Small firms want share of export cover

Around 20 of the UK’s biggest multinational companies account for the lion’s share of the Government’s export credit cover, leading to claims that smaller exporters are being treated unfairly. British Aerospace received the largest amount of export credit cover in 1997-98, said the Export Credits Guarantee Department (ECGD). Thanks mainly to the Al-Yamamah arms deal, […]

Around 20 of the UK’s biggest multinational companies account for the lion’s share of the Government’s export credit cover, leading to claims that smaller exporters are being treated unfairly.

British Aerospace received the largest amount of export credit cover in 1997-98, said the Export Credits Guarantee Department (ECGD). Thanks mainly to the Al-Yamamah arms deal, BAe had £2.5bn worth of contracts covered. The next largest recipient was Chiyoda-Foster Wheeler, with £372m for a gas plant in Oman.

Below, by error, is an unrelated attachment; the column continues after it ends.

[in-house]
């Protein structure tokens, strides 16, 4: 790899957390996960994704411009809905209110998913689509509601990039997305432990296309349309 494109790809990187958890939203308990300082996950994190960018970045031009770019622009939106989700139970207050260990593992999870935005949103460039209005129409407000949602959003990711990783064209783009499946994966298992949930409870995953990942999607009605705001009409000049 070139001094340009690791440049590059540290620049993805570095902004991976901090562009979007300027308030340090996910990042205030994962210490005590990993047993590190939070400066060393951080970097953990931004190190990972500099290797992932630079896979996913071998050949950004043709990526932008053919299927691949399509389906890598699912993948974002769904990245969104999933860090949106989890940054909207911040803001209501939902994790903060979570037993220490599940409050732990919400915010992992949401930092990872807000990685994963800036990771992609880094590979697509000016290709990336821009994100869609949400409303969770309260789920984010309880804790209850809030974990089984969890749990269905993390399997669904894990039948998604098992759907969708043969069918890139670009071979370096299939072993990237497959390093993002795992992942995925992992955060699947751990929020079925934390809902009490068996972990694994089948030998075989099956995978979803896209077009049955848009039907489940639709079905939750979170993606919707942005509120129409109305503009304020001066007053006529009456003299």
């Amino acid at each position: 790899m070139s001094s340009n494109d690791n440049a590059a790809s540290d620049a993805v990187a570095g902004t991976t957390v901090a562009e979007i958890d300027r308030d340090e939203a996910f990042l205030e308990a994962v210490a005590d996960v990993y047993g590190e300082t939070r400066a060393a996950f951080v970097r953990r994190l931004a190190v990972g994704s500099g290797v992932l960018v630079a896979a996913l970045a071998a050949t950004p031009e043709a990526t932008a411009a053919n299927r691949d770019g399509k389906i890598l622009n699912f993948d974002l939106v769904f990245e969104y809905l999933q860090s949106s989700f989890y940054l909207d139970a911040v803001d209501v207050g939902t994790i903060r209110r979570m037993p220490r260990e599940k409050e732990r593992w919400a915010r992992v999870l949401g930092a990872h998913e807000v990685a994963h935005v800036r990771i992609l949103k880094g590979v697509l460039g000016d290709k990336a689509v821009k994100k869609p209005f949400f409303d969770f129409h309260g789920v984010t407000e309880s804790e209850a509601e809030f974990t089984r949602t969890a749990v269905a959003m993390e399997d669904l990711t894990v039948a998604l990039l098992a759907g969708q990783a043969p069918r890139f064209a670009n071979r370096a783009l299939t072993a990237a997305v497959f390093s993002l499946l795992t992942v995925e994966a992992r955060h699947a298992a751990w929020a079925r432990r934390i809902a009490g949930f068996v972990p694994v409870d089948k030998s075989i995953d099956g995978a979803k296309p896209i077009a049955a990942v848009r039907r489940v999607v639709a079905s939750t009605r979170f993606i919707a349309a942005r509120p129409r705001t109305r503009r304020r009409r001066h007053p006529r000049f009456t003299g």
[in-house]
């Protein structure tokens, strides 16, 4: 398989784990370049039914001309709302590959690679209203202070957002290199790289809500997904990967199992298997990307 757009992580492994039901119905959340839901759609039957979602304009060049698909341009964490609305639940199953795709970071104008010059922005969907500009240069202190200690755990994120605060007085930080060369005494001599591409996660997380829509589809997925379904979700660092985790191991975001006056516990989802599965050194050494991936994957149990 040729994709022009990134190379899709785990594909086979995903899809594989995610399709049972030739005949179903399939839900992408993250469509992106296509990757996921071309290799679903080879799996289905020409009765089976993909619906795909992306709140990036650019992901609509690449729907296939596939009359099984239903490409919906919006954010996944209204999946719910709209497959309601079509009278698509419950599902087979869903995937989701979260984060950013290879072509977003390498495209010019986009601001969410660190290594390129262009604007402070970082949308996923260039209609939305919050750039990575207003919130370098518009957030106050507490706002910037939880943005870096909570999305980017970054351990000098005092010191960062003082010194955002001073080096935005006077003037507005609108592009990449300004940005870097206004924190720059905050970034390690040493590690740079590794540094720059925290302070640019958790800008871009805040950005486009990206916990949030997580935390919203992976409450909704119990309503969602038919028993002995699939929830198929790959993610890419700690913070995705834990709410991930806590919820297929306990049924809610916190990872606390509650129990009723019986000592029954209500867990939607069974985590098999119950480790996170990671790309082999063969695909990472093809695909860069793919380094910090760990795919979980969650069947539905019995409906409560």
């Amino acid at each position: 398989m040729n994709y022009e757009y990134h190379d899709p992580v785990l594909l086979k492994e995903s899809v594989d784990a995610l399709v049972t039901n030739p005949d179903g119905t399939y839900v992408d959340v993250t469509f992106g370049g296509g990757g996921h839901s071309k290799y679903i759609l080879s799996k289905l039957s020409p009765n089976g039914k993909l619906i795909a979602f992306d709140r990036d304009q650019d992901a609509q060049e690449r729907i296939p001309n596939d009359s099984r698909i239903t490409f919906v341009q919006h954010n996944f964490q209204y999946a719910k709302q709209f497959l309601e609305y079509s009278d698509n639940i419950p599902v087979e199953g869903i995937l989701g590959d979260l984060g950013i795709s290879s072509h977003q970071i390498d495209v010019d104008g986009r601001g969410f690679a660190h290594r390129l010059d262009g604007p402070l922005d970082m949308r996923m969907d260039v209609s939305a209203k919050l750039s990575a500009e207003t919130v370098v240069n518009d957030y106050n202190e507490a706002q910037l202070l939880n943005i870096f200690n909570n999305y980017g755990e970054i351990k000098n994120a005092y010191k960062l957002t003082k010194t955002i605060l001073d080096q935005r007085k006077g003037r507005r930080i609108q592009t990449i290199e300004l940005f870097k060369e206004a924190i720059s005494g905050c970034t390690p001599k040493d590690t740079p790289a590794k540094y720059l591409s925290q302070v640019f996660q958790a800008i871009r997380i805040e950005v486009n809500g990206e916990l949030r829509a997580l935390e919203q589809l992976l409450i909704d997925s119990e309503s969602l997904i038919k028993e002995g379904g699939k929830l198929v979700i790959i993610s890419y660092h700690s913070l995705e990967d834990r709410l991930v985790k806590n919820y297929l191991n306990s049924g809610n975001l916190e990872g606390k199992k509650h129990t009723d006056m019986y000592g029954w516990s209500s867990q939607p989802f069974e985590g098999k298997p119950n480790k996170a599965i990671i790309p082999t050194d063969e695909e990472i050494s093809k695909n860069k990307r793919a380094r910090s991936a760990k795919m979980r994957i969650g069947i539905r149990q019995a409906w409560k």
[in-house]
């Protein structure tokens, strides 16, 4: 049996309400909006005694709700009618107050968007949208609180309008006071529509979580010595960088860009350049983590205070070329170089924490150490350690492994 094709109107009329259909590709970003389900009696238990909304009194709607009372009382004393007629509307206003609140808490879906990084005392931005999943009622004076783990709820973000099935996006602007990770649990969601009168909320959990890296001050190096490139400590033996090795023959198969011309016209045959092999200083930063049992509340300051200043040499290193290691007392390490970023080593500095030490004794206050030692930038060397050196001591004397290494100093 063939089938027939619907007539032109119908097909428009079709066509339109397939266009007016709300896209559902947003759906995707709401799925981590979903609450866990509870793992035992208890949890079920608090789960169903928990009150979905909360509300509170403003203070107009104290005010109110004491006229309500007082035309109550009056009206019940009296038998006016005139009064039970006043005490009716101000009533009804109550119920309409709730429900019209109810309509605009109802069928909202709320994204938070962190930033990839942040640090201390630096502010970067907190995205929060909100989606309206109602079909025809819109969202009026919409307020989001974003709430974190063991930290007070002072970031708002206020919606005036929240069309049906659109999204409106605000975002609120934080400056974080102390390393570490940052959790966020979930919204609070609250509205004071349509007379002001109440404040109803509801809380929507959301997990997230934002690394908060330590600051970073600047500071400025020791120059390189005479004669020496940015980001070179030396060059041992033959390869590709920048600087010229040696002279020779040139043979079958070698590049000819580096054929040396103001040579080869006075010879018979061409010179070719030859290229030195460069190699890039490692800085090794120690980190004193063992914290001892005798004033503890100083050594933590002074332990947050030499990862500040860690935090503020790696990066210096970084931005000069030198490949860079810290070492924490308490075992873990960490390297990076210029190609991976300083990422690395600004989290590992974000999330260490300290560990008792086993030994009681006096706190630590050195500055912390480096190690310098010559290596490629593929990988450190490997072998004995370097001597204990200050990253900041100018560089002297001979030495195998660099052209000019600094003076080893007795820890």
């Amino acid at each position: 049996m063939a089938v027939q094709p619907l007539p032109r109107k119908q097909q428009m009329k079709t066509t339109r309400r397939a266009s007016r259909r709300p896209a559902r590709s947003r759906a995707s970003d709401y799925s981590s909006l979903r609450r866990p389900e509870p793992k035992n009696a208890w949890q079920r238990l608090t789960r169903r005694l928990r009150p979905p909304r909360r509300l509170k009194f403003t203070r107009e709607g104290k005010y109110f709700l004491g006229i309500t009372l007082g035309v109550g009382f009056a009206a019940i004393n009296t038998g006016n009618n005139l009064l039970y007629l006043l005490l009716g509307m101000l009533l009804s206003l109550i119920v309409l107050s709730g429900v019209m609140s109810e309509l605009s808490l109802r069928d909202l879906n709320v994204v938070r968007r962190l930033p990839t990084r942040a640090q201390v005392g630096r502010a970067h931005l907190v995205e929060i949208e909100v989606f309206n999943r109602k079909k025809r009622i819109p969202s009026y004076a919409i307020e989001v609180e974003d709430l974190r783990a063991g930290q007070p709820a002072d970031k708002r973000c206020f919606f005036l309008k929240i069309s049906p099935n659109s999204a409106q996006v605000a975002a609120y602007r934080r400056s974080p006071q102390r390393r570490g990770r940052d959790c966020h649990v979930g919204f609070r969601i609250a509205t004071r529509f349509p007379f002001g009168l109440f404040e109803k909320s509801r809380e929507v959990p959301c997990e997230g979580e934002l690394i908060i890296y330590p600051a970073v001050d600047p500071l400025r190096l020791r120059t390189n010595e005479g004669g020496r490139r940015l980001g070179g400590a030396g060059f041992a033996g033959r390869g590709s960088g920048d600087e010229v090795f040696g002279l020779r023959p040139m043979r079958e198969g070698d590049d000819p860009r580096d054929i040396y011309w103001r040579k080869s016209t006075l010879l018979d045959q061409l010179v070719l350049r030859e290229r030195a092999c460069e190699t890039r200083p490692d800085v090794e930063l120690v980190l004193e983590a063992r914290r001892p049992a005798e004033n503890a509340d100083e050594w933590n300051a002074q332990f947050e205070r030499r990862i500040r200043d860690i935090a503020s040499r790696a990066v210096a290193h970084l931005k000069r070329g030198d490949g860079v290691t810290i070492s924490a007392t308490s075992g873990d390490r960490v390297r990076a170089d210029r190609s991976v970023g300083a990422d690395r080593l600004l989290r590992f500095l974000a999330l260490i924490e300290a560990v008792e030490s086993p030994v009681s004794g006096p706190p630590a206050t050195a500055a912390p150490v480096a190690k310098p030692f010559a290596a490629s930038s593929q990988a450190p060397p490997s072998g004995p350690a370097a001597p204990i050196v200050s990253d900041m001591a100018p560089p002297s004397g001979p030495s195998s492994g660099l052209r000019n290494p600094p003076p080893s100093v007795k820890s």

The Federation of Small Businesses has suggested that a fixed percentage of export credit guarantees should be allocated to smaller companies to avoid them being left out.

However, small firms may benefit from subcontracts given out by the multinationals. Ian Campbell, director general of the Institute of Export, said: `The impression one gets is that there is quite a considerable spin-off to smaller businesses.’

Private-sector insurance companies are supposed to cover the smaller projects which are not covered by the ECGD. But small firms could suffer in trying to obtain private-sector export insurance, said Campbell.